Hydrology and Geochemistry of River-borne Material in a High Arctic Drainage System, Zackenberg, Northeast Greenland (pp 81-94)
Bent Hasholt and Birgit Hagedorn

The roles of chemical and mechanical weathering in permafrost regions were assessed, by measuring stream discharge and major, trace, and rare earth elements (REE) of suspended matter (SPM), river-bed sediments (RBS), and water in two lithologically different catchments in the High Arctic at Zackenberg, Northeast Greenland. The drainage basin contains sedimentary and crystalline rocks. In streams draining the sedimentary rock area, SPM and total dissolved solutes (TDS) are high with maximum values of 2500 mg L-1 and 105 ÁS cm-1, respectively. Variation of both relates to changes in vegetation and morphology. Mineral fractionation during transport and soil-forming processes in the sedimentary portion of the study area lead to characteristic chemical profiles for the SPM and RBS. Streams draining the crystalline rock area have low SPM (18 mg L-1) and TDS (14 ÁS cm-1) as a result of poor soil development and a lack of vegetation. Mechanical denudation exceeds chemical denudation by an order of magnitude for the entire catchment. Because the REE distributions of the crystalline differ from those in the sedimentary SPM differ, it is possible to quantify source rock contributions to the main outflow using a mixing calculation. A mass balance comparing the SPM in the main outflow with the tributaries, using the REEs as "fingerprints", indicates that about 90% of the sedimentary basin suspended matter is redeposited before reaching the outflow, at least over the period of observation. Taking this redeposition into account, the rate of chemical denudation (100 kg km-2 d-1) exceeds mechanical denudation (70 kg km-2 d-1) in the sedimentary drainage basin.

Seasonal Changes in Bed Elevation in a Step-Pool Channel, Rocky Mountains, Colorado, U.S.A. (pp 95-103)
Carolyn R. Trayler and Ellen E. Wohl

Scour and fill patterns at East St. Louis Creek, Colorado, were investigated via repeat, detailed surveys of the channel bed at 11 cross sections during the 1995 snowmelt season. Spatial variability was remarkably high, with significant differences in cross section scour and fill patterns over distances as short as 0.5 m. Most sites had small net changes in bed elevation, both daily and over the entire runoff season. The data and observations indicate the presence of small pulses of fine material that are temporarily deposited on top of the channel pavement in wider areas of the channel and near woody debris complexes. Scour and fill are primarily limited to the finer material of such pulses. ANOVA analysis indicates that although discharge was important in predicting changes in bed elevation, the relationship between discharge and bed mobility is complicated by the effects of local channel morphology and a slight hysteresis. Regression analysis shows that variations in channel width determine where finer sediments are deposited, and therefore the locations of greater change in bed elevation. The proximity of morainal ridges and boulders to the channel edge locally influence the channel width and also the distribution of woody debris complexes. Results of this study suggest that the channel morphology and sediment transport along some reaches of small, high-gradient streams in watersheds with a glacial history may not respond as substantially to changes in discharge characteristic as do other types of alluvial channels.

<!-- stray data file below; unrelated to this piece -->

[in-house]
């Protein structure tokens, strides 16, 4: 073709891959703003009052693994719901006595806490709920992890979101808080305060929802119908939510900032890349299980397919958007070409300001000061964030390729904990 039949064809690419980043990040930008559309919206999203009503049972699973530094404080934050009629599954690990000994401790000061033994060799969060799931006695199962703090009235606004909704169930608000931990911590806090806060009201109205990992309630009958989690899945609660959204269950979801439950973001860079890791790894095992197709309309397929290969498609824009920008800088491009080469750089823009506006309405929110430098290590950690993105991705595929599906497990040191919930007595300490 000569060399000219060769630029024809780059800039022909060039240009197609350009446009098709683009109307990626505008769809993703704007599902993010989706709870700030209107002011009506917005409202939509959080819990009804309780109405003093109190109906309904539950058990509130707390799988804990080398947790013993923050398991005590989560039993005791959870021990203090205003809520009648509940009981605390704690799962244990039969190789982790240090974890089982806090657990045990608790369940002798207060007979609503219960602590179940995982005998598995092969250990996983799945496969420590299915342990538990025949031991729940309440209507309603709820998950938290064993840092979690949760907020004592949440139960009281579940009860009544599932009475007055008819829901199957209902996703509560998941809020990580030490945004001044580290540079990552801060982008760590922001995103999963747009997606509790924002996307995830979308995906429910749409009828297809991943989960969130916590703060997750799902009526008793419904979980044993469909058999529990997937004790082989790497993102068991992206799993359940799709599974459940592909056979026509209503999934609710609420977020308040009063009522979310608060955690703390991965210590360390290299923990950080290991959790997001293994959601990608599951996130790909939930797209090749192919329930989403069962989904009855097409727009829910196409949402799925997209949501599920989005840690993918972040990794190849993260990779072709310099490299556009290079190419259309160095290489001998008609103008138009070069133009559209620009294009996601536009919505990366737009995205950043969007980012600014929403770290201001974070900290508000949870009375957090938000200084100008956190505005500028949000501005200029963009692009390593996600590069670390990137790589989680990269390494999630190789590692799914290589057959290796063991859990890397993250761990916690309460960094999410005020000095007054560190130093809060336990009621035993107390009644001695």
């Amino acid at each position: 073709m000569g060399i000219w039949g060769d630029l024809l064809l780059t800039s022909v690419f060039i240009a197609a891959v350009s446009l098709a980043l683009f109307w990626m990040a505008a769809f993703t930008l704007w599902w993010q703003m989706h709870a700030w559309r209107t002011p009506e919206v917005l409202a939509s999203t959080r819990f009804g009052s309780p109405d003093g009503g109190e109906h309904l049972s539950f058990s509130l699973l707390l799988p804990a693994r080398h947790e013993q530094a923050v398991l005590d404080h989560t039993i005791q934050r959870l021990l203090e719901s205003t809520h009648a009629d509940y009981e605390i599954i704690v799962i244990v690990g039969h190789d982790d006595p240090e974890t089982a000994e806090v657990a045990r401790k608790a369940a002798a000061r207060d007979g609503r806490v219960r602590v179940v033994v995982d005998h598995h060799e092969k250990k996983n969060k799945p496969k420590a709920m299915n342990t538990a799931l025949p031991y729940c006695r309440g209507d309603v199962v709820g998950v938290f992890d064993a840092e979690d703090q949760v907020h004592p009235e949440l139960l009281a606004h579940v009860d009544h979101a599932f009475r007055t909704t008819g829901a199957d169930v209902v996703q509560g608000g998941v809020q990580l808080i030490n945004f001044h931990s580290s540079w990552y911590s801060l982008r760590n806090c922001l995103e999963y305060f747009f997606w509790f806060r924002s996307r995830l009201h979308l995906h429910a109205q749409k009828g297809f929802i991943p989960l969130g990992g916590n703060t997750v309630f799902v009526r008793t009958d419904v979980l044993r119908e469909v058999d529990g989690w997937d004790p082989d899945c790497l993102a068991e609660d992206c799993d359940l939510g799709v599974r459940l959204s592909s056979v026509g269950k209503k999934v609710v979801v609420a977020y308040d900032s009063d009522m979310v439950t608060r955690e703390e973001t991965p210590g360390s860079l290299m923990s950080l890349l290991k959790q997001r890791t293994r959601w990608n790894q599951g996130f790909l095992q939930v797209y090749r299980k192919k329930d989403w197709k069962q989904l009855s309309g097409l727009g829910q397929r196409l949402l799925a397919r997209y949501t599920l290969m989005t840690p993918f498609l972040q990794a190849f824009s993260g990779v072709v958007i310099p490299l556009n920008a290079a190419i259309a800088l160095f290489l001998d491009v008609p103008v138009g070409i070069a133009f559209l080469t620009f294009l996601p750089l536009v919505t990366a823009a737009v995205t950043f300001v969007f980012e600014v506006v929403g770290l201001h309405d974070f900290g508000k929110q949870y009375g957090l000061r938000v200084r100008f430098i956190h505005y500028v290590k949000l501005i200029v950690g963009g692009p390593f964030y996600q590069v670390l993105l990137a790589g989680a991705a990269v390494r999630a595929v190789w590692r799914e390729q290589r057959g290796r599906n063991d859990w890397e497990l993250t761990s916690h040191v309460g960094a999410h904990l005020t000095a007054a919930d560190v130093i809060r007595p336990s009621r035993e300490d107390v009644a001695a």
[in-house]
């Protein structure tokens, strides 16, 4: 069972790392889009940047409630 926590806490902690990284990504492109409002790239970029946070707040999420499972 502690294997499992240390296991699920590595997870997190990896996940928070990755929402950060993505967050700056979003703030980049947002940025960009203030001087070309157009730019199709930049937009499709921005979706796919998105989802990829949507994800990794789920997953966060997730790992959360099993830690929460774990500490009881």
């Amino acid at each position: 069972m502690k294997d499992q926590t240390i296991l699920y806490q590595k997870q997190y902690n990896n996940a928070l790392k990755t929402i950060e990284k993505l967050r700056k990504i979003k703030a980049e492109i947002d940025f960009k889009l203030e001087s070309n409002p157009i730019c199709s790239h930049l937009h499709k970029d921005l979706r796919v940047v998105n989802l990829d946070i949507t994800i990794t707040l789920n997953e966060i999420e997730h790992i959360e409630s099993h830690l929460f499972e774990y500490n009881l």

A Note on Summer CO2 Flux, Soil Organic Matter, and Microbial Biomass from Different High Arctic Ecosystem Types in Northwestern Greenland (pp 104-106)
M. H. Jones, J. T. Fahnestock, P. D. Stahl, and J. M. Welker

We measured CO2 flux, soil organic matter, and soil microbial biomass carbon in six high arctic tundra communities near Thule, Greenland, in July 1997, including polar desert, polar semidesert, and polar oasis ecosystems. Three of the four polar desert sites were in a contiguous toposequence originating at the receding margin of the Greenland ice cap and extending away from the ice approximately 400 m. The other sites ranged from 3 to 12 km from the ice margin. We measured net ecosystem CO2 uptake in the polar desert ecosystem most distance from the ice sheet (1.2 g CO2 m-2 d-1) and in the polar semidesert ecosystem (0.3 g CO2 m-2 d-1), but net CO2 loss in the polar oasis site and the three polar desert sites in the toposequence. Ecosystem respiration tended to be greatest in the ecosystems that have apparently been ice-free the longest, with efflux rates up to 3.7 g CO2 m-2 d-1. In the toposequence, soil organic matter was greatest adjacent to the icecap (3.10%) and decreased to 0.93% is the polar desert site 400 m from the ice. The polar semidesert and polar oases sites had 2.67 and 3.83% soil organic matter, respectively. Soil microbial biomass carbon ranged from about 1 mg C g-1 soil in the polar oasis ecosystem to about 0.2 mg C g-1 soil in one of the polar desert ecosystems but did not follow the patterns we found for soil organic matter. Our findings substantiate other recent studies showing significant CO2 flux between high arctic ecosystems and the atmosphere, and suggest that carbon exchange in these systems merit consideration in circumarctic estimates of carbon flux.